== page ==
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GSoC 2010 Report Aaron Meurer: Risch Integration
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GSoC 2010 Risch Integration Report
My name is Aaron Meurer. I am an undergraduate student at New Mexico Tech double majoring in Mathematics and Computer Science. This is my second year participating in Google Summer of Code. Last year (2009), I also worked with SymPy on improving the ODEs module (see the report for that project here.
My project was to implement the full Risch Algorithm for Symbolic Integration in SymPy. In particular, I worked on implementing the transcendental part of the algorithm. My work consisted mostly of implementing the algorithms from Symbolic Integration I: Transcendental Functions by Manuel Bronstein.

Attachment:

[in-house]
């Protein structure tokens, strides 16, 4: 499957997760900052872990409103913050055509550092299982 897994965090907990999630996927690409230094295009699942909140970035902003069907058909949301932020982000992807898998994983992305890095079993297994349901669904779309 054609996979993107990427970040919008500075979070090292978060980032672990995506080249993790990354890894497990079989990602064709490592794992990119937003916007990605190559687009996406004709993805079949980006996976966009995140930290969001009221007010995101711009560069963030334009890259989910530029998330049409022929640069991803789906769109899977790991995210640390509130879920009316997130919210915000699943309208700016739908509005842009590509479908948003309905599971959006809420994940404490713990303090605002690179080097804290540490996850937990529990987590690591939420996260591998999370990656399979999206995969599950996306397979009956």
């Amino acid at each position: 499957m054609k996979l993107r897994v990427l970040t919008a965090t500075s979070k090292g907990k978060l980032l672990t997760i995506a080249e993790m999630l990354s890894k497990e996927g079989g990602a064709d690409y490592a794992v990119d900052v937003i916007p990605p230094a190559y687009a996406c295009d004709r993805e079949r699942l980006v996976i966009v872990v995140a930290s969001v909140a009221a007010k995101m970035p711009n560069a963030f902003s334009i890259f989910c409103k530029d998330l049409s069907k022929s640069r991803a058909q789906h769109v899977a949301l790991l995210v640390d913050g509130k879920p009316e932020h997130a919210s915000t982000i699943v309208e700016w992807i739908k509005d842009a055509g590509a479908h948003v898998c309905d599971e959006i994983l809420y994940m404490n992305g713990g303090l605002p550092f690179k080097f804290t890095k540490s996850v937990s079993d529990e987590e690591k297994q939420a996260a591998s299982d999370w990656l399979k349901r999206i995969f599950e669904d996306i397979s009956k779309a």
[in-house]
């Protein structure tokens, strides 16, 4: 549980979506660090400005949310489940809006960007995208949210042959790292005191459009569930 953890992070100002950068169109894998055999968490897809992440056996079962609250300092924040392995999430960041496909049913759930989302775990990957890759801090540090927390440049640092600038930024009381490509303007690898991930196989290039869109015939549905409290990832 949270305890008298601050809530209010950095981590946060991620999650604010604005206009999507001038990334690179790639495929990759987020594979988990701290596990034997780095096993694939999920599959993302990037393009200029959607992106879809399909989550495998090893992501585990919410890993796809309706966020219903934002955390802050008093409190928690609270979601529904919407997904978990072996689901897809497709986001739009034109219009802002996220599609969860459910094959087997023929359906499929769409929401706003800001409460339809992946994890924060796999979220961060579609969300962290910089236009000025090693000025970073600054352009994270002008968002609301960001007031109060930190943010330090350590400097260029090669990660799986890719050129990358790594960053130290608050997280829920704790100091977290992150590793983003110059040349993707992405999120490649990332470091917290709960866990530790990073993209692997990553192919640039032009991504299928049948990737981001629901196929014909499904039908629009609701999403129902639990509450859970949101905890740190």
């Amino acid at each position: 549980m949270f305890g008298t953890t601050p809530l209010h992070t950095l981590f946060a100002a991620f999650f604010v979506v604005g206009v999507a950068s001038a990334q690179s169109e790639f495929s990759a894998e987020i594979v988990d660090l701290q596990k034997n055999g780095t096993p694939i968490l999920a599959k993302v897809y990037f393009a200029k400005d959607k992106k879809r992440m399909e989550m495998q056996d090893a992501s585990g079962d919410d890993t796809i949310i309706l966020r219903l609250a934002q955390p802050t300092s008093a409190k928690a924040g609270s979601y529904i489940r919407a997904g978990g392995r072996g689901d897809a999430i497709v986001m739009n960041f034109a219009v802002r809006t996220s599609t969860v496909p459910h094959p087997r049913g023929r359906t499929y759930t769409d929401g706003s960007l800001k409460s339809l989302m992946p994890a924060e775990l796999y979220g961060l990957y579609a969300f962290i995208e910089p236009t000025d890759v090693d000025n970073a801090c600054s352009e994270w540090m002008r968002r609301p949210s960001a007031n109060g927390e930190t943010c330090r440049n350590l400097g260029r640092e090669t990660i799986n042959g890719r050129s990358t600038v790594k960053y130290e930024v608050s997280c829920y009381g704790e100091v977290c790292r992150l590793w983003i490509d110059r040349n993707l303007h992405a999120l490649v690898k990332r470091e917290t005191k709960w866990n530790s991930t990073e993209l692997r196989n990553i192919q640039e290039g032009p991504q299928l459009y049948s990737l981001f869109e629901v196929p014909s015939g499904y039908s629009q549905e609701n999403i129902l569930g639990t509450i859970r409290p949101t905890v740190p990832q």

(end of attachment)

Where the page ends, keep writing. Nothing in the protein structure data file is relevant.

Note that this is just an overview of my work this summer. For more details, see the posts to my blog, which also include more information on the theory behind the Risch Algorithm.
You can see a copy of my full application for the project on the SymPy MediaWiki here.
If you are interested in how I originally became involved with SymPy and Google Summer of Code, you should read my report for last year's project. This year, I was already an active developer of SymPy and already knew the procedures for Google Summer of Code, which helped me to focus on my project itself.
The GSoC Period